Namami Gange Programme

Namami Gange Programme

  1. Introduction
  2. About the Scheme
  3. Implementation
  4. Funding
  5. Main pillars
  6. Need
  7. Threats
  8. Challenges

Introduction

It is an umbrella programme which integrates previous and currently ongoing initiatives by enhancing efficiency, extracting synergies and supplementing them with more comprehensive & better coordinated interventions

About Namami Gange Programme

Implementation:

  • The program is being implemented by the National Mission for Clean Ganga (NMCG), and its state counterpart organizations i.e., State Program Management Groups (SPMGs).
  • NMCG is the implementation wing of National Ganga Council (set in 2016; which replaced the National Ganga River Basin Authority (NRGBA).
  • National Ganga Council (NGC) was Created in October 2016 under the River Ganga (Rejuvenation, Protection and Management) Authorities Order, 2016.
  • It is Headed by Prime Minister.
  • It replaced the National Ganga River Basin Authority (NGRBA).
  • NGC would have on board the chief ministers of five Ganga basin states—Uttarakhand, Uttar Pradesh (UP), Bihar, Jharkhand and West Bengal—besides several Union ministers and it was supposed to meet once every year.

Namami Gange Programme

Funding:

It has a Rs. 20,000-crore, centrally-funded, non-lapsable corpus and consists of nearly 288 projects.

Main Pillars of the Namami Gange Programme are:

  1. Sewerage Treatment Infrastructure
  2. River-Surface Cleaning
  3. Afforestation
  4. Industrial Effluent Monitoring
  5. River-Front Development
  6. Bio-Diversity
  7. Public Awareness
  8. Ganga Gram

Why we need “Namami Gange” programme?

  • River Ganga has significant economic, environmental and cultural value in India.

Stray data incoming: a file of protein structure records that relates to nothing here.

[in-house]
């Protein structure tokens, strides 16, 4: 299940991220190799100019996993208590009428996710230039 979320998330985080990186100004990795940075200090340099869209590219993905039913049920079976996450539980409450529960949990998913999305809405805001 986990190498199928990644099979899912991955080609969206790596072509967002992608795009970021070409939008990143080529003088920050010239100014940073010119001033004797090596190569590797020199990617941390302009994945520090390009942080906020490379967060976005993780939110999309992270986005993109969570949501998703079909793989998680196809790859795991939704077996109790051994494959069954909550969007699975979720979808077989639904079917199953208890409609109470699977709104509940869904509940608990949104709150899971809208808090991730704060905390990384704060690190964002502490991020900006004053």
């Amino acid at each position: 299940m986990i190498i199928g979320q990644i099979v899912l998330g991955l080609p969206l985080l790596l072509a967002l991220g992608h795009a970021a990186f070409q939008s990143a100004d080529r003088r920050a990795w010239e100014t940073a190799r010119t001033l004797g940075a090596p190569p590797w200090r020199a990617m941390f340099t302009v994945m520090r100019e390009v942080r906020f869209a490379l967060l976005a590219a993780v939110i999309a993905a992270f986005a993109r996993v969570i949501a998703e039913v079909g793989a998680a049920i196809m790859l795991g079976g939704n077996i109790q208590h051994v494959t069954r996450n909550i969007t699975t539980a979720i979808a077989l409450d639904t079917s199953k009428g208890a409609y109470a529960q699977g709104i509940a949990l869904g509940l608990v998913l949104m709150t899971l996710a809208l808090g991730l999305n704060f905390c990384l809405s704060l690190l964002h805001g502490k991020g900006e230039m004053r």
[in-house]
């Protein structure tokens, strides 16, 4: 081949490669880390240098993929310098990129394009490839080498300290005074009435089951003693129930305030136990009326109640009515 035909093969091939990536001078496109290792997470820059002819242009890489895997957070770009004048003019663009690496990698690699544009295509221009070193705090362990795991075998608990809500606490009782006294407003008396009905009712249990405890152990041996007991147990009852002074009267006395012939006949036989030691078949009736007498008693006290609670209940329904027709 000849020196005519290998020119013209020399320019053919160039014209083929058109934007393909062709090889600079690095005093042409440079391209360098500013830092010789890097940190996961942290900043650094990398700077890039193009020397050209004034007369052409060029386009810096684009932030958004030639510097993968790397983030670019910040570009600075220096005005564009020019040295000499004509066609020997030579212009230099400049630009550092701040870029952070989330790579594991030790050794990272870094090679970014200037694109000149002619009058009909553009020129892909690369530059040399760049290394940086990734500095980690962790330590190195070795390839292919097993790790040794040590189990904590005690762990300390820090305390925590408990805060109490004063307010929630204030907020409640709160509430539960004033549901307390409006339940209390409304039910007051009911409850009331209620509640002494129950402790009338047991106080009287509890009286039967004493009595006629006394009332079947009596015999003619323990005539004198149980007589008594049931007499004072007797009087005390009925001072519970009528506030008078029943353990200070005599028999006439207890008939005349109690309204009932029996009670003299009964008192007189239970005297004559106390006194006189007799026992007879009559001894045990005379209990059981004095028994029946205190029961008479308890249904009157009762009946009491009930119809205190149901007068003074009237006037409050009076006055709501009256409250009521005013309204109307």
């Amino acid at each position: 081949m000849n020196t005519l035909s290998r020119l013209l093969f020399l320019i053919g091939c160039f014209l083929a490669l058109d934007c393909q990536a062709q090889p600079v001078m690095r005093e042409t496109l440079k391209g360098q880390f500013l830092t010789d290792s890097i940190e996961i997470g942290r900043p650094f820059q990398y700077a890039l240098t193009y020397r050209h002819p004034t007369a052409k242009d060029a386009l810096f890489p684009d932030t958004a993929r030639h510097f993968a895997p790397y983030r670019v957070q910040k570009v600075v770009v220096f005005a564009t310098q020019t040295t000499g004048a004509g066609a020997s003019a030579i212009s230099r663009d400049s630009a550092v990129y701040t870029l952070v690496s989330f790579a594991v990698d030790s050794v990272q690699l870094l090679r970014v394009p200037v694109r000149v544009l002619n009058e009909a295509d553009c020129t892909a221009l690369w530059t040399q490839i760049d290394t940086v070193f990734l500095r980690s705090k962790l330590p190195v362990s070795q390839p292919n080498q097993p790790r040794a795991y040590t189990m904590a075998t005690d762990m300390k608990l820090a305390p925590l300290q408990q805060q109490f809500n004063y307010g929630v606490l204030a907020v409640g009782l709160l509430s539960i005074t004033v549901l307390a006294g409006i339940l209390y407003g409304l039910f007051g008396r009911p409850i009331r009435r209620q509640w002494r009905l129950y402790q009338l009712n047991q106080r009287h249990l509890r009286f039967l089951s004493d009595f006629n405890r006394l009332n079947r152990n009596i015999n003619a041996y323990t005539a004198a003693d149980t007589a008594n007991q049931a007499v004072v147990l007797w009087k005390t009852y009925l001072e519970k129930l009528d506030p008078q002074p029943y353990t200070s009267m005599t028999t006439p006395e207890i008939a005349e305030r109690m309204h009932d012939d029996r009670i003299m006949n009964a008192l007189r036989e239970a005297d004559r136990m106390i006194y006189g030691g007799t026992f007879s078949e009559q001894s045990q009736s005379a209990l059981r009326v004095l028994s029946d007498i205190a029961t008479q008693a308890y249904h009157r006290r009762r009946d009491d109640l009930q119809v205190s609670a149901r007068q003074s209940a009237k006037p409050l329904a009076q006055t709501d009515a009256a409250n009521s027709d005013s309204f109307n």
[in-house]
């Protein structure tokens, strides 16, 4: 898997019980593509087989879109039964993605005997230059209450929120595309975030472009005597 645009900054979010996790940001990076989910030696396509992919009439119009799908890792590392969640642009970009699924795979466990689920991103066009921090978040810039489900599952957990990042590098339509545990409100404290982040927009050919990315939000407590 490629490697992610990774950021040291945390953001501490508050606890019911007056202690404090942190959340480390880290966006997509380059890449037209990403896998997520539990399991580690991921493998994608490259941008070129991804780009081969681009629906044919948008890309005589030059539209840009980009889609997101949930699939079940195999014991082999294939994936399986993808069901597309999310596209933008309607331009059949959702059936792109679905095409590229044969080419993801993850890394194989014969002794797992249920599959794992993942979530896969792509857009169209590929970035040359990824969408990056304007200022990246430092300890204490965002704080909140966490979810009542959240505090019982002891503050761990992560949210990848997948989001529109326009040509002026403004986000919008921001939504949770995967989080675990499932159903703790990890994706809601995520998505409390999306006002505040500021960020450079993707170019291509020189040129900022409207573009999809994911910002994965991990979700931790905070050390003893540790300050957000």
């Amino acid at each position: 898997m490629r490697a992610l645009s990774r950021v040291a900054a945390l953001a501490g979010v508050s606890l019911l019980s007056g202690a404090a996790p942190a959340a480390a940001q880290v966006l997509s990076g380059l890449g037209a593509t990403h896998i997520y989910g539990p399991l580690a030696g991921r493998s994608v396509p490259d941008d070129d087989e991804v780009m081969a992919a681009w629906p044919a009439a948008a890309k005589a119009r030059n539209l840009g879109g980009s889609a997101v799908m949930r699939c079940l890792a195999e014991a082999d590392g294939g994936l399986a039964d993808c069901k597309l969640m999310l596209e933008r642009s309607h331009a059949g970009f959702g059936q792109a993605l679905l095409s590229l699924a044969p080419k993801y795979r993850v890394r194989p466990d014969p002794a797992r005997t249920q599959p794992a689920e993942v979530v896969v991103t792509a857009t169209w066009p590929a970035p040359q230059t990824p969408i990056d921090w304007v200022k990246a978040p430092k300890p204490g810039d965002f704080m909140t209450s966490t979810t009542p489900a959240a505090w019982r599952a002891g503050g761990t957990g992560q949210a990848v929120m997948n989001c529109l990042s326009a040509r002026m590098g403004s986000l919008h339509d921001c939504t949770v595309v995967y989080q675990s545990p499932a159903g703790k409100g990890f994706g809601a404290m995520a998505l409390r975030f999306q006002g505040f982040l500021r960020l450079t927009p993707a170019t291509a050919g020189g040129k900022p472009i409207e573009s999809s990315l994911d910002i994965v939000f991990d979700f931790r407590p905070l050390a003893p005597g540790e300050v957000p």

• Rising in the Himalayas and flowing to the Bay of Bengal, the river traverses a course of more than 2,500 km through the plains of north and eastern India.
  • The Ganga basin – which also extends into parts of Nepal, China and Bangladesh – accounts for 26 per cent of India’s landmass.
  • The Ganga also serves as one of India’s holiest rivers whose cultural and spiritual significance transcends the boundaries of the basin.
  • If we are able to clean it, it will be a huge help for the 40 per cent population of the country.

What are the pollution threats to Ganga?

  • Rapidly increasing population, rising standards of living and exponential growth of industrialization and urbanization have exposed water resources to various forms of degradation.
  • The deterioration in the water quality of Ganga impacts the people immediately.
  • Ganga has become unfit even for bathing during lean seasons.
  • The impacts of infrastructural projects in the upper reaches of the river Ganga raise issues.

Challenges ahead:

  • Sewage treatment.
  • Restoring the flow.
  • Sludge control.
  • Cost overruns.
  • Governance glitches